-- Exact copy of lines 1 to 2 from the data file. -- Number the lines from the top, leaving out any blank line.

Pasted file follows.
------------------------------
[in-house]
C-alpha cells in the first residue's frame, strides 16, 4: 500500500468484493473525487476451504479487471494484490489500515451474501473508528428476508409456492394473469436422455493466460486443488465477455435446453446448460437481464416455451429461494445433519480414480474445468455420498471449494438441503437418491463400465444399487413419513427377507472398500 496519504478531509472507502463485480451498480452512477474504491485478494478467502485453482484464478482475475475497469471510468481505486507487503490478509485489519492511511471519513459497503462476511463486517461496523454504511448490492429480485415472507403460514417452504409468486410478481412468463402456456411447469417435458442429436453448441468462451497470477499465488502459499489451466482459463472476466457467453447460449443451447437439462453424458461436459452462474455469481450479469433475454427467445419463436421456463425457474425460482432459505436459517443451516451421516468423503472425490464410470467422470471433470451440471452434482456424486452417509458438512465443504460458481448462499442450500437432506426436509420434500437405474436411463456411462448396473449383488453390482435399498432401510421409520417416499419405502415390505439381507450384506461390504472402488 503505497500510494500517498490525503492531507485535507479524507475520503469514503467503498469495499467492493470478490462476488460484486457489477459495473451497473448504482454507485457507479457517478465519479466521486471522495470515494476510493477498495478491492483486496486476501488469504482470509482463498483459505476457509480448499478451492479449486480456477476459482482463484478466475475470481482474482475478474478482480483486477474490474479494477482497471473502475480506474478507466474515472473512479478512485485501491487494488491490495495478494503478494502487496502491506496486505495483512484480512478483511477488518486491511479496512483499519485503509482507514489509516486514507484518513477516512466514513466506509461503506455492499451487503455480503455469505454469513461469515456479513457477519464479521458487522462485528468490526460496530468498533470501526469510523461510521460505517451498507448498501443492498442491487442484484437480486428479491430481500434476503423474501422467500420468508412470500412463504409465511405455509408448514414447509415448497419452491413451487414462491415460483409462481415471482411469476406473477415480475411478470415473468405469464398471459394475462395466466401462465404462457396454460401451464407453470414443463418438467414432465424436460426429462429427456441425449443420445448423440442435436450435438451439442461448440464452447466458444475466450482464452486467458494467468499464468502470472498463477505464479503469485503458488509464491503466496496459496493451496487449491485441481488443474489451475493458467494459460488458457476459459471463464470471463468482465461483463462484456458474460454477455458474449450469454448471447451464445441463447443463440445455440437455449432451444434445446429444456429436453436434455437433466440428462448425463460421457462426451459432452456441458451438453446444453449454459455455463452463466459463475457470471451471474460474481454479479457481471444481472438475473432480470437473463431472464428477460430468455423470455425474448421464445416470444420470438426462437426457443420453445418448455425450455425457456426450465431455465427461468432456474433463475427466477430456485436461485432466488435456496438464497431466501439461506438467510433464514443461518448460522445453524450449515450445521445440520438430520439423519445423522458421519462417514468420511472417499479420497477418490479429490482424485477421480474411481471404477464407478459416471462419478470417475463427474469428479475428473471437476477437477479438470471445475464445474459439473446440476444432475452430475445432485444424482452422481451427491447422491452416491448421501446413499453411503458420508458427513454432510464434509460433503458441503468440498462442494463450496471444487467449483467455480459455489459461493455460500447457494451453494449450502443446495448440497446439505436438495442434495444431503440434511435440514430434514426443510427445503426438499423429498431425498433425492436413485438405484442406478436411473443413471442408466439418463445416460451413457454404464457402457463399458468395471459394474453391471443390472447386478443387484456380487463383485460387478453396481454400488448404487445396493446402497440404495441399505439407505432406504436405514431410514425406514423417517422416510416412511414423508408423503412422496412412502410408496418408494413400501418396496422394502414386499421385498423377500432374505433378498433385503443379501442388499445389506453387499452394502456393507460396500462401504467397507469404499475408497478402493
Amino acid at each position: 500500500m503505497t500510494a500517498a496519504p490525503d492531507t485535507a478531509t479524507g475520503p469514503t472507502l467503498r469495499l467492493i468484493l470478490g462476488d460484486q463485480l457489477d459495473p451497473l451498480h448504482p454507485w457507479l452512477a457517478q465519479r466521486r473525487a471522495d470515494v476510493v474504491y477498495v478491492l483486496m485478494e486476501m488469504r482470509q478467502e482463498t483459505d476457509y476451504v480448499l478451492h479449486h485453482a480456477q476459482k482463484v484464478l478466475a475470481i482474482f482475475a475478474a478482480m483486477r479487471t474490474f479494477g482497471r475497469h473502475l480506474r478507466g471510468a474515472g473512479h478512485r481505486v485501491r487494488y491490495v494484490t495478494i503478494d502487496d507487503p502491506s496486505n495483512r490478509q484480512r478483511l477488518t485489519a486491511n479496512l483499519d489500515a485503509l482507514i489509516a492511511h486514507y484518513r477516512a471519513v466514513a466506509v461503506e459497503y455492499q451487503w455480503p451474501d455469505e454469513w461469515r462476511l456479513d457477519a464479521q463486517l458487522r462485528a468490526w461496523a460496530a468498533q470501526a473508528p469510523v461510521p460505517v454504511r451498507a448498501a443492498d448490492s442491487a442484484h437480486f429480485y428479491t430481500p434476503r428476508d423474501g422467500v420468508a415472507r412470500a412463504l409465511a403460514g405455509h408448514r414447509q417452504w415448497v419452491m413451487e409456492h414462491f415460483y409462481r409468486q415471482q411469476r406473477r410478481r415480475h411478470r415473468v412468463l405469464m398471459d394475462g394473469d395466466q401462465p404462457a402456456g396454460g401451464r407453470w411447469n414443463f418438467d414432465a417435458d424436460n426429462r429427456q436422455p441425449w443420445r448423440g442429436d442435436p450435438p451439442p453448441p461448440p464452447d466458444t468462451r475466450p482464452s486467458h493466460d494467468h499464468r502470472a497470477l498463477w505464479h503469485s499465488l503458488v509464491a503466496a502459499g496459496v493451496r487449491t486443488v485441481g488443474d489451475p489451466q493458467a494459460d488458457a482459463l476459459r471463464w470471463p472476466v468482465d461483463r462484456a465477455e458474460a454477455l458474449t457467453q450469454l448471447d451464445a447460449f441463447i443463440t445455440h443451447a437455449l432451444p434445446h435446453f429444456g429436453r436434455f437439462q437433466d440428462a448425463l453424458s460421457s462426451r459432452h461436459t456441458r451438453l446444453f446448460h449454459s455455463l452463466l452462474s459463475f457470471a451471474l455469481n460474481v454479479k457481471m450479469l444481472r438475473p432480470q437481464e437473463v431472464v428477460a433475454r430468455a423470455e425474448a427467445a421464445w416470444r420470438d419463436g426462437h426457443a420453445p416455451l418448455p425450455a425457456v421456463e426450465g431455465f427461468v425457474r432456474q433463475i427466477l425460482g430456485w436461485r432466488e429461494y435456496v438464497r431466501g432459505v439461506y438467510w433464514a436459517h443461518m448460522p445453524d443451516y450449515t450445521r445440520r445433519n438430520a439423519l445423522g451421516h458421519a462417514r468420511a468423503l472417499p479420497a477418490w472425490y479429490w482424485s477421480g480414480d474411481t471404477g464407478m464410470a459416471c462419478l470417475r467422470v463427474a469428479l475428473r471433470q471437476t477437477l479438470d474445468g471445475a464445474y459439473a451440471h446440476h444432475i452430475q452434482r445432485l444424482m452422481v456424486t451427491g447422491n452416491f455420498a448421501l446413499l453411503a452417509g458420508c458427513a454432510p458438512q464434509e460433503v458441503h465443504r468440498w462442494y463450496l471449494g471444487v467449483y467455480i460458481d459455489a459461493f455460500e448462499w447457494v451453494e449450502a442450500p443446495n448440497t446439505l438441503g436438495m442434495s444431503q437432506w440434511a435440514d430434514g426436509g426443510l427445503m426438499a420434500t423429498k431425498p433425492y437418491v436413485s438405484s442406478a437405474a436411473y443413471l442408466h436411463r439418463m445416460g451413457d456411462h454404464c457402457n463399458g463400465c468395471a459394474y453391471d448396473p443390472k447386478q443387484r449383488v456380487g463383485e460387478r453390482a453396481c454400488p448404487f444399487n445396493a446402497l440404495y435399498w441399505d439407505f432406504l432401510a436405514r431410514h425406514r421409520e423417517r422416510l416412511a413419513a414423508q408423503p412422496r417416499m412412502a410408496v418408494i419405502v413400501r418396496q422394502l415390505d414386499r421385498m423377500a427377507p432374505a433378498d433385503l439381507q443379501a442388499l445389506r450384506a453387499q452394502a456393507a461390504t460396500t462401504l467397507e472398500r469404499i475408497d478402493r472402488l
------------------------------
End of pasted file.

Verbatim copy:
[in-house]
C-alpha cells in the first residue's frame, strides 16, 4: 500500500468484493473525487476451504479487471494484490489500515451474501473508528428476508409456492394473469436422455493466460486443488465477455435446453446448460437481464416455451429461494445433519480414480474445468455420498471449494438441503437418491463400465444399487413419513427377507472398500 496519504478531509472507502463485480451498480452512477474504491485478494478467502485453482484464478482475475475497469471510468481505486507487503490478509485489519492511511471519513459497503462476511463486517461496523454504511448490492429480485415472507403460514417452504409468486410478481412468463402456456411447469417435458442429436453448441468462451497470477499465488502459499489451466482459463472476466457467453447460449443451447437439462453424458461436459452462474455469481450479469433475454427467445419463436421456463425457474425460482432459505436459517443451516451421516468423503472425490464410470467422470471433470451440471452434482456424486452417509458438512465443504460458481448462499442450500437432506426436509420434500437405474436411463456411462448396473449383488453390482435399498432401510421409520417416499419405502415390505439381507450384506461390504472402488 503505497500510494500517498490525503492531507485535507479524507475520503469514503467503498469495499467492493470478490462476488460484486457489477459495473451497473448504482454507485457507479457517478465519479466521486471522495470515494476510493477498495478491492483486496486476501488469504482470509482463498483459505476457509480448499478451492479449486480456477476459482482463484478466475475470481482474482475478474478482480483486477474490474479494477482497471473502475480506474478507466474515472473512479478512485485501491487494488491490495495478494503478494502487496502491506496486505495483512484480512478483511477488518486491511479496512483499519485503509482507514489509516486514507484518513477516512466514513466506509461503506455492499451487503455480503455469505454469513461469515456479513457477519464479521458487522462485528468490526460496530468498533470501526469510523461510521460505517451498507448498501443492498442491487442484484437480486428479491430481500434476503423474501422467500420468508412470500412463504409465511405455509408448514414447509415448497419452491413451487414462491415460483409462481415471482411469476406473477415480475411478470415473468405469464398471459394475462395466466401462465404462457396454460401451464407453470414443463418438467414432465424436460426429462429427456441425449443420445448423440442435436450435438451439442461448440464452447466458444475466450482464452486467458494467468499464468502470472498463477505464479503469485503458488509464491503466496496459496493451496487449491485441481488443474489451475493458467494459460488458457476459459471463464470471463468482465461483463462484456458474460454477455458474449450469454448471447451464445441463447443463440445455440437455449432451444434445446429444456429436453436434455437433466440428462448425463460421457462426451459432452456441458451438453446444453449454459455455463452463466459463475457470471451471474460474481454479479457481471444481472438475473432480470437473463431472464428477460430468455423470455425474448421464445416470444420470438426462437426457443420453445418448455425450455425457456426450465431455465427461468432456474433463475427466477430456485436461485432466488435456496438464497431466501439461506438467510433464514443461518448460522445453524450449515450445521445440520438430520439423519445423522458421519462417514468420511472417499479420497477418490479429490482424485477421480474411481471404477464407478459416471462419478470417475463427474469428479475428473471437476477437477479438470471445475464445474459439473446440476444432475452430475445432485444424482452422481451427491447422491452416491448421501446413499453411503458420508458427513454432510464434509460433503458441503468440498462442494463450496471444487467449483467455480459455489459461493455460500447457494451453494449450502443446495448440497446439505436438495442434495444431503440434511435440514430434514426443510427445503426438499423429498431425498433425492436413485438405484442406478436411473443413471442408466439418463445416460451413457454404464457402457463399458468395471459394474453391471443390472447386478443387484456380487463383485460387478453396481454400488448404487445396493446402497440404495441399505439407505432406504436405514431410514425406514423417517422416510416412511414423508408423503412422496412412502410408496418408494413400501418396496422394502414386499421385498423377500432374505433378498433385503443379501442388499445389506453387499452394502456393507460396500462401504467397507469404499475408497478402493